Still have seasonal allergies? Climate change might be the cause - InfoNews

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Still have seasonal allergies? Climate change might be the cause

A recent article published in "The Conversation" suggests climate change is extending the pollen season in B.C. and across Canada.
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August 23, 2019 - 6:30 AM

If you suffer from pollen allergies and feel like you’re sneezing and sniffling more days of the year, it could be because of climate change.

According to a story in The Conversation, climate change is altering flowering seasons and in turn creating long pollen seasons.

The Conversation says dates for start and end of pollen seasons are no longer valid because the seasons are now starting earlier and ending later.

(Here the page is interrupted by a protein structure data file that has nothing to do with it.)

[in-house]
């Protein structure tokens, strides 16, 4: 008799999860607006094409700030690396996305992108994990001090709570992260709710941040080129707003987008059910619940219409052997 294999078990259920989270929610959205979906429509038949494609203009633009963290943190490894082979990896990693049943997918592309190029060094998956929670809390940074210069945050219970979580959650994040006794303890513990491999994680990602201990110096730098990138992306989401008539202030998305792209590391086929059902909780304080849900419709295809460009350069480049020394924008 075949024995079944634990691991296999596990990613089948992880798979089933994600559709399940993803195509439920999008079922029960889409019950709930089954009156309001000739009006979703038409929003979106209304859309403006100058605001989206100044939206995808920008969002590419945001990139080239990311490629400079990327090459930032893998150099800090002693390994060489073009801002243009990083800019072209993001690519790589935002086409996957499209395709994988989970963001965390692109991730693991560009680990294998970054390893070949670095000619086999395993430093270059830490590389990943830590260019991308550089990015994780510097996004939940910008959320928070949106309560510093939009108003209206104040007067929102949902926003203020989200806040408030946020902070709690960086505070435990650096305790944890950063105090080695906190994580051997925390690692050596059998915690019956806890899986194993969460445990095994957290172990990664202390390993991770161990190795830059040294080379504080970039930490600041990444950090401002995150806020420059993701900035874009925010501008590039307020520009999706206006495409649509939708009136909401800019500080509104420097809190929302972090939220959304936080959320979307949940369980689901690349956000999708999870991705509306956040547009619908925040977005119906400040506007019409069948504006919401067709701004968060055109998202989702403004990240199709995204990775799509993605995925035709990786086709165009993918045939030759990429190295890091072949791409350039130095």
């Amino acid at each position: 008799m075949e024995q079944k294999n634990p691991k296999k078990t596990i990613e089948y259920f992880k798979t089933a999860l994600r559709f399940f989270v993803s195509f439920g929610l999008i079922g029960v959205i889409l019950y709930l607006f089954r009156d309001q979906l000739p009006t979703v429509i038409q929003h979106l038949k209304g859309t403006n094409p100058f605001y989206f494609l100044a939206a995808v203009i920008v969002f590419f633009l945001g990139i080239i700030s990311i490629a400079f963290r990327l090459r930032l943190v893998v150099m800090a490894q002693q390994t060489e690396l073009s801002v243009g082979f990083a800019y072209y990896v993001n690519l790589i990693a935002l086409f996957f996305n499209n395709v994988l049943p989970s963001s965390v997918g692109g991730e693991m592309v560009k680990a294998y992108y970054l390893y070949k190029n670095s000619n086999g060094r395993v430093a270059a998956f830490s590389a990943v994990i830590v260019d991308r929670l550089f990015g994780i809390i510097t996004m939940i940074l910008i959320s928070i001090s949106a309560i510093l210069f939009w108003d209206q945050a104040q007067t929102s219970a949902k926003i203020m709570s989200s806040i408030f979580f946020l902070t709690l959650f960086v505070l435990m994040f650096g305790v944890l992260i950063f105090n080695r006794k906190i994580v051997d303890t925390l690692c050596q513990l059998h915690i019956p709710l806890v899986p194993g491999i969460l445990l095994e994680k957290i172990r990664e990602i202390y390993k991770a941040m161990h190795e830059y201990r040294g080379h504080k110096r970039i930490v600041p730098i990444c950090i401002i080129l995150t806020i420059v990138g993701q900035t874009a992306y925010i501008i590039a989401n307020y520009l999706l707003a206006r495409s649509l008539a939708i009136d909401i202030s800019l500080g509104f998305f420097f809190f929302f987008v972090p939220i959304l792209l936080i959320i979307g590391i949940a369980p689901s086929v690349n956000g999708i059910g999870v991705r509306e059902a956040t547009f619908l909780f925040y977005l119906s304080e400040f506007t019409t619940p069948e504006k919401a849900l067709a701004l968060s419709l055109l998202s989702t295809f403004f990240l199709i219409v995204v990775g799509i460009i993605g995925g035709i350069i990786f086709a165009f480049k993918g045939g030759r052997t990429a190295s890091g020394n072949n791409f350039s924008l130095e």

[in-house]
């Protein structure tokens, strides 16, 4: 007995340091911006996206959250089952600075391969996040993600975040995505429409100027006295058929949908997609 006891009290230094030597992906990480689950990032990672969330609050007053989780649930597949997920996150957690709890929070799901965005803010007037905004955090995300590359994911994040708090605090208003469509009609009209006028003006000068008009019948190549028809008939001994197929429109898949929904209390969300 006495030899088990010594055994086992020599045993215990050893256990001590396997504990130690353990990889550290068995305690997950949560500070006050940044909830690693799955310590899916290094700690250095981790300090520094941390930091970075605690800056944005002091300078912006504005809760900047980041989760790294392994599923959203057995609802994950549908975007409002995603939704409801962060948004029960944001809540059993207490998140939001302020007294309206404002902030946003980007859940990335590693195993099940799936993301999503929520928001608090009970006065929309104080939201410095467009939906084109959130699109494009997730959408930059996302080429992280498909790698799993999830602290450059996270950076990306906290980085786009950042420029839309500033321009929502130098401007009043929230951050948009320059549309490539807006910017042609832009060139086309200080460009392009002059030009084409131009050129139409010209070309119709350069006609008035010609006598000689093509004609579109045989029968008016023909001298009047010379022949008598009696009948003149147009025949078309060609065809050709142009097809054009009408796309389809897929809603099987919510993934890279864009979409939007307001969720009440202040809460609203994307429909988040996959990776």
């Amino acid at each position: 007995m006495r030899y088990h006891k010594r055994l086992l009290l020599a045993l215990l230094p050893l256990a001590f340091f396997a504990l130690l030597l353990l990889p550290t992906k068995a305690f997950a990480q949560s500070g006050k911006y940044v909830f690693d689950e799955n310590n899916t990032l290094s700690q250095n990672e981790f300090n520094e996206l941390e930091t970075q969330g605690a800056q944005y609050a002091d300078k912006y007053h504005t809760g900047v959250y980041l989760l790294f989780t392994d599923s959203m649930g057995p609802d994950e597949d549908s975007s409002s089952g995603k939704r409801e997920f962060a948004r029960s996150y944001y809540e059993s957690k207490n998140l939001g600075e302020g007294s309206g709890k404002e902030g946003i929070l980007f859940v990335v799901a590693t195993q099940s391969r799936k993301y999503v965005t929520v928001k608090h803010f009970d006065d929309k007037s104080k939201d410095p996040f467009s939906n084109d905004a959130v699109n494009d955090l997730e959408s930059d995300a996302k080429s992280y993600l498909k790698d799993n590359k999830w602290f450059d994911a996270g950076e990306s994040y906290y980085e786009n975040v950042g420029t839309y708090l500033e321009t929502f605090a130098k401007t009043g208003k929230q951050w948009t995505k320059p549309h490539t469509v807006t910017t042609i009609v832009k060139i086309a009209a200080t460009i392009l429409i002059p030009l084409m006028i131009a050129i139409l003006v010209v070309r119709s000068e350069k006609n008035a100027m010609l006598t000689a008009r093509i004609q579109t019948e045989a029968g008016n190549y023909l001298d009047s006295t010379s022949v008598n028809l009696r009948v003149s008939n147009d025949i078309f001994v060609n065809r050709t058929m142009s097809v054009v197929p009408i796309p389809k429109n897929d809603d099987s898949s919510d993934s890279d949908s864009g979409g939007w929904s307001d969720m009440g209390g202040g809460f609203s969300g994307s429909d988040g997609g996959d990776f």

Pollen season for weeds, trees and grasses have different start and end dates with most pollen sources beginning their season in spring. Weeds and other vegetation may blossom late in the summer, however, causing discomfort for those prone to pollen allergies well into September.

Plant flowering is dependent upon environmental factors such as humidity or minimum temperature, so the task of pinpointing a start date for pollen seasons is now even tougher with climate change factored in, along with multiple pollen seasons.

Ragweed is a particularly highly allergenic weed that produces pollen this time of year. It’s not a big problem in the Thompson and Okanagan, but other local sources can be, such as sagebrush and wormwood.

Pollen forecasts for Kamloops and the Okanagan (Kelowna) are available on The Weather Network’s website.

The forecast for both cities over the next few day is for low pollen count through Saturday.

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